Looking at Pope Francis via Pius V

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Pope Francis, on the first full day of his papacy, prayed at the tomb of Pope St. Pius V. I do not think that was coincidental. In fact, I believe that His Holiness intends to be remembered as most similar to Pius V. There are five ways in which I see this is already evident:

1. Connections to the New World.

Pius V was a big supporter of missions in the New World (aka the Americas).

Pope Francis is the first pope from the New World, bringing with him a culture that has, until now, never seemed to have a serious foothold in the Vatican. His Holiness’ cultural experiences could potentially be very important to the future of the Church, considering an estimated 40% of Catholics worldwide are Hispanic.

2. Papal garments.

Have you ever wondered where the classic white cassock that popes wear came from? Though the actual origins are unclear, Pius V is the one most commonly credited for starting the custom, because after his election, he chose to continue wearing his simple white Dominican habit.

Like Pius V, Pope Francis chose to wear only the cassock (and a zucchetto and a pectoral cross, of course!) when he greeted the world after his election.

3. Care for the poor and disabled.

Pius V began his pontificate by giving large alms to the poor. He washed the feet of the poor and embraced lepers. He once even kissed the feet of a beggar covered with ulcers.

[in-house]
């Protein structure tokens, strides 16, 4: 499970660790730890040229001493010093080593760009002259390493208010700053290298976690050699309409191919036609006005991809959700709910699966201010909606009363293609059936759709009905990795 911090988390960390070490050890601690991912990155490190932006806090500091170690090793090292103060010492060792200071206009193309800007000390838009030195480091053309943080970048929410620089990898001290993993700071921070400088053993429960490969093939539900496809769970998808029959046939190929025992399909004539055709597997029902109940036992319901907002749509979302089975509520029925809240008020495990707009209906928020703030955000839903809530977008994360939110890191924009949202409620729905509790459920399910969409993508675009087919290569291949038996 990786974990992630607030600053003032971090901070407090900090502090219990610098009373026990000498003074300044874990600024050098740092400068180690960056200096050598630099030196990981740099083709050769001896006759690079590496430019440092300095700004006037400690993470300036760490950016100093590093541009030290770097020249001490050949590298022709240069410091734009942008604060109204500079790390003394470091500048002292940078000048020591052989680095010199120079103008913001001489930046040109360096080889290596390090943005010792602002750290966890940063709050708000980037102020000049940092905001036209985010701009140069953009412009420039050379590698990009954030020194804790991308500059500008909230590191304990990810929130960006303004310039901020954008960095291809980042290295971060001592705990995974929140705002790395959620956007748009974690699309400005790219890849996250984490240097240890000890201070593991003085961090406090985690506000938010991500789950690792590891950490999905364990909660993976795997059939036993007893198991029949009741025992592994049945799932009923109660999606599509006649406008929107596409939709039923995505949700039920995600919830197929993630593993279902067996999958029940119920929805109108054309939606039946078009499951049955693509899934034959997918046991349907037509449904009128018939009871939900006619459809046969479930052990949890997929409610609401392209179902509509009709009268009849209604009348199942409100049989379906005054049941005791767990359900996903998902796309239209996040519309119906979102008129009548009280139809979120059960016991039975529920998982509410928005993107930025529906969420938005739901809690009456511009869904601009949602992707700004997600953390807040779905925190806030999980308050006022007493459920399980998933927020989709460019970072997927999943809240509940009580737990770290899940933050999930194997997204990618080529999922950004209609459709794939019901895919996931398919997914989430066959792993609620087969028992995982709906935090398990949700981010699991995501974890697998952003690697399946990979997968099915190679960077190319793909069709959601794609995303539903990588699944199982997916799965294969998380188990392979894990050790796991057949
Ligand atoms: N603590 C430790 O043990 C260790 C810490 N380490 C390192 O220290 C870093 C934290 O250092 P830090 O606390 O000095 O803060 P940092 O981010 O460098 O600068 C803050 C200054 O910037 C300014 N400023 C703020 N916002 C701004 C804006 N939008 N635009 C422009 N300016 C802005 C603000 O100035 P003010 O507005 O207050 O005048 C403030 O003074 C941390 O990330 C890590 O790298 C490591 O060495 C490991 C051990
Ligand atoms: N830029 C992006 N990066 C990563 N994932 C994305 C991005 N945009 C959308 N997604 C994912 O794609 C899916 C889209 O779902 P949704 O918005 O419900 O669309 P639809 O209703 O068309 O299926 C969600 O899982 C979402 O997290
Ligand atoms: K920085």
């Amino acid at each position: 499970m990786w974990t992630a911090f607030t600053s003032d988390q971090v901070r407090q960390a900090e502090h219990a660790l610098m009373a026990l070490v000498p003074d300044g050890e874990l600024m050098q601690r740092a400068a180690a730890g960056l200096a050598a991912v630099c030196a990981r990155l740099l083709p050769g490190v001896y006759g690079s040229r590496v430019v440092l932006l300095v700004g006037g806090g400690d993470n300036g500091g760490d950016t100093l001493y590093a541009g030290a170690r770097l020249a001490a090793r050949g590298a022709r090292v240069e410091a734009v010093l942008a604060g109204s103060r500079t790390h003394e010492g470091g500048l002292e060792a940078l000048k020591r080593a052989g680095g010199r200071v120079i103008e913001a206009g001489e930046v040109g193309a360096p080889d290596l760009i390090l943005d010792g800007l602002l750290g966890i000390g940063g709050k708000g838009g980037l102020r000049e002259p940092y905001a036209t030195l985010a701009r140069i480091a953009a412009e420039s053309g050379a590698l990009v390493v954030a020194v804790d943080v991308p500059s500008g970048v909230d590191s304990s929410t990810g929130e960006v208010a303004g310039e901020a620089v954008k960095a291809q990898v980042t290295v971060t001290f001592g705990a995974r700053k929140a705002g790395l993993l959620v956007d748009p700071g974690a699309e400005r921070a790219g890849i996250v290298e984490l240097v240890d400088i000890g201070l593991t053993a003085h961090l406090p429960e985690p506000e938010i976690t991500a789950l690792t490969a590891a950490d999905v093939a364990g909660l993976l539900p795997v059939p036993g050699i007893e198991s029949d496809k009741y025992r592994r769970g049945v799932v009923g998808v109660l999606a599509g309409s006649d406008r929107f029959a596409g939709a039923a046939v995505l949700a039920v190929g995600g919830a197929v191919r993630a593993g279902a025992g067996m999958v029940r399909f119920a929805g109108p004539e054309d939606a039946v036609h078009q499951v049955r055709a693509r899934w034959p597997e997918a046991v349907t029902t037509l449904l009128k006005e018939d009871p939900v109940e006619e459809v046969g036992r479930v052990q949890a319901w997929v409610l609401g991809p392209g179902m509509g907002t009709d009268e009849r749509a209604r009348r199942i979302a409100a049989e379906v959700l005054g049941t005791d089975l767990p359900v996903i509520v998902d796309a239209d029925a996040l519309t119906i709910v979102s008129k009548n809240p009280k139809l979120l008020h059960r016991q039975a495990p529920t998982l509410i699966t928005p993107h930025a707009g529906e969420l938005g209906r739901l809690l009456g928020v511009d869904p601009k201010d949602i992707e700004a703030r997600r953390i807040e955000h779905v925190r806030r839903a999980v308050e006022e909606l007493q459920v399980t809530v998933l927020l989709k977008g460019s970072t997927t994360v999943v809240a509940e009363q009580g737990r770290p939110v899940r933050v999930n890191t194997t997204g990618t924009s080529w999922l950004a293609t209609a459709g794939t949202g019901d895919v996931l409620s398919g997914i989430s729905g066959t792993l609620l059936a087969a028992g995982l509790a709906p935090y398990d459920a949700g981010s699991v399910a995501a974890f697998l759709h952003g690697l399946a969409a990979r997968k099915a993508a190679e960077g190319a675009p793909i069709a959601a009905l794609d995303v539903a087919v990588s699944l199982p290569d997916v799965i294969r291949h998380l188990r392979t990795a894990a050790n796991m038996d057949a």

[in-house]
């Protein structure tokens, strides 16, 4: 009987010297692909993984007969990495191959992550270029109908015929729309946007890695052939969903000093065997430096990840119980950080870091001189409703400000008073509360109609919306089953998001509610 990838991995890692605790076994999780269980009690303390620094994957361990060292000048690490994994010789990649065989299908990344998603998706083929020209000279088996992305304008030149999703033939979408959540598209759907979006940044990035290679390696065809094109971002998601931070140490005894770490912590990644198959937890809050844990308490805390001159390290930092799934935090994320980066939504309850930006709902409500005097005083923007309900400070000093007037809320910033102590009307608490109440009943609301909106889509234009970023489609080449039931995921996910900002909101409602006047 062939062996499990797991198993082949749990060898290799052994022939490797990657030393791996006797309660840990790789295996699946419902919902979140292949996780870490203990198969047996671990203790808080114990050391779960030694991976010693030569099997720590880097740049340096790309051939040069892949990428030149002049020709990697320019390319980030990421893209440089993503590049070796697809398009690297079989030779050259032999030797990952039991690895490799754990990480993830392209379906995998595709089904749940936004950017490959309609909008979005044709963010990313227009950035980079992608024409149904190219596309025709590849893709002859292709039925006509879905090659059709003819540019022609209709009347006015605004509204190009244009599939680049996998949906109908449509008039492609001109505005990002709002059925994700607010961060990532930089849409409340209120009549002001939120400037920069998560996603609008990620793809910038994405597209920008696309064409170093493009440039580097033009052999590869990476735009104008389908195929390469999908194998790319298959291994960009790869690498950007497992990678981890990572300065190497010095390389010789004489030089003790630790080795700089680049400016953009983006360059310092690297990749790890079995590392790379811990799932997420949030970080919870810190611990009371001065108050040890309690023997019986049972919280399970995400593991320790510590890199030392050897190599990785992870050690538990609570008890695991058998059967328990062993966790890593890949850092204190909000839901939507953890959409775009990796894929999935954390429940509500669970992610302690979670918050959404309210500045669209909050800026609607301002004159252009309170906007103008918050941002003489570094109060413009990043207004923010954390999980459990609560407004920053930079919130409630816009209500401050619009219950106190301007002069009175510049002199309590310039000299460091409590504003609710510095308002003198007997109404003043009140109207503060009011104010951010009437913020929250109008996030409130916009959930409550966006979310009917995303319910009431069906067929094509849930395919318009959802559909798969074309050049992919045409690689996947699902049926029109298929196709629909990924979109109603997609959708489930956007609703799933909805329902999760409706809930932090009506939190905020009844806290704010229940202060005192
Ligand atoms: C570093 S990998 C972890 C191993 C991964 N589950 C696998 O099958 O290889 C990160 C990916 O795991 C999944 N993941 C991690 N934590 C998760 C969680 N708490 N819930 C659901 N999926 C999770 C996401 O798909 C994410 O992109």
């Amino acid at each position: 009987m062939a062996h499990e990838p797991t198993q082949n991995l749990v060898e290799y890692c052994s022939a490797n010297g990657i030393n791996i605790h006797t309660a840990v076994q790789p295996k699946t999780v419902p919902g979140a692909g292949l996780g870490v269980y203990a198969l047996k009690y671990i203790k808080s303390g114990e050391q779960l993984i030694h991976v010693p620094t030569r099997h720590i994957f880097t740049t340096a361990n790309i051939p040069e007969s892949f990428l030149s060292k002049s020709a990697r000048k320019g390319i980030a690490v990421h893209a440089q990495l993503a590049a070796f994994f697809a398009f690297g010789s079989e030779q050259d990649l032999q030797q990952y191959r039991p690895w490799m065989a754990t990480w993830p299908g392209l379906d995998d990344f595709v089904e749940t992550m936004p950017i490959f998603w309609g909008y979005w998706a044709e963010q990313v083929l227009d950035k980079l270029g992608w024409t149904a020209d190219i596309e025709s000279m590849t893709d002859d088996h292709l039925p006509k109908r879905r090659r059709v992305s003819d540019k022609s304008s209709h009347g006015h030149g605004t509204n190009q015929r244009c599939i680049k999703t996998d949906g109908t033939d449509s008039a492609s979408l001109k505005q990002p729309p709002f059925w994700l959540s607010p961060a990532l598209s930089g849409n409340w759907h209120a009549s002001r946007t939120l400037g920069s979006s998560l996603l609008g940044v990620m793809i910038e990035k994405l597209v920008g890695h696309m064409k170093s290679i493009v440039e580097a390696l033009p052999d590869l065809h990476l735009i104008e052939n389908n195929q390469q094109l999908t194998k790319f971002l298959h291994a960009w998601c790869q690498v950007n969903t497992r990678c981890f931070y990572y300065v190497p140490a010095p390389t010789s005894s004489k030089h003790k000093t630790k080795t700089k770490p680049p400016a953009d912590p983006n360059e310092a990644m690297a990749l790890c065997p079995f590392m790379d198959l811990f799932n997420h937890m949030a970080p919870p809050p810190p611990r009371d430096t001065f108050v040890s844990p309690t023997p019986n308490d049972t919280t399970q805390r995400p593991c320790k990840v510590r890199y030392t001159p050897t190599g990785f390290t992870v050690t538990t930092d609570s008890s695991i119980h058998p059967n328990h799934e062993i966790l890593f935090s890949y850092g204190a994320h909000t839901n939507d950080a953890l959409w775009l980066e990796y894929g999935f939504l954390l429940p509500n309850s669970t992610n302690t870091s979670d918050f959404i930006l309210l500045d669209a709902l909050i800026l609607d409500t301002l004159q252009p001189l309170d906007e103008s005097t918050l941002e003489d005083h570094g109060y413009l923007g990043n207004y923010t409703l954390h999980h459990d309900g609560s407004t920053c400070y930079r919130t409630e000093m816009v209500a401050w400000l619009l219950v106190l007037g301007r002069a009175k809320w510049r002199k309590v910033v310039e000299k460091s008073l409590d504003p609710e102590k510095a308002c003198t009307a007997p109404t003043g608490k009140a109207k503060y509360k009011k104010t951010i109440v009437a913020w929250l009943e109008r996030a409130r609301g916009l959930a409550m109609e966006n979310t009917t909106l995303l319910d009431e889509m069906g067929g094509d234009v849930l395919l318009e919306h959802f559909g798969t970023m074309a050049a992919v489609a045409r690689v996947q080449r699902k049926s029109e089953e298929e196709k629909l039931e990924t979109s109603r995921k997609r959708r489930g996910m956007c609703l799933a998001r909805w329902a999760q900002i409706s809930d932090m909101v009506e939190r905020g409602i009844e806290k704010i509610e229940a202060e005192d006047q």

Pope Francis has blessed and kissed a disabled man, washed the feet of prisoners, and embraced a child with cerebral palsy. His Holiness has also called for the Church to be “for the poor.”

4. Church reforms.

On reforming the Church, Pius V did a lot. He cut the Vatican’s budget and tackled immorality (e.g. the use of prostitutes, etc.) among the clergy, along with other things.

In light of the mysterious Vatileaks report that a group of cardinals prepared for then-Pope Benedict XVI, in which it has been speculated that immorality and incompetence among some working in the Vatican is detailed, Pope Francis appears ready to reform the Roman Curia. He has even set up an eight-member commission to make recommendations on the subject.

5. Willingness to take on politicians.

Pius V excommunicated Queen Elizabeth I for her role in forming the Protestant Church of England, insisted on the importance of the Church’s teachings in civil affairs, and supported oppressed Catholics.

Pope Francis, as Cardinal Bergoglio, stood up to Argentinian President Cristina Kirchner on several issues, including gay “marriage” and abortion. He is not afraid to speak his mind.


Taking all of that into account, I am sure that the pontificate of Pope Francis will be regarded as a time of a reverent resurgence for the Church.

Matthew Olson

Matthew Olson

Matthew Olson is a student in the Diocese of Little Rock. He converted to Catholicism in 2012.

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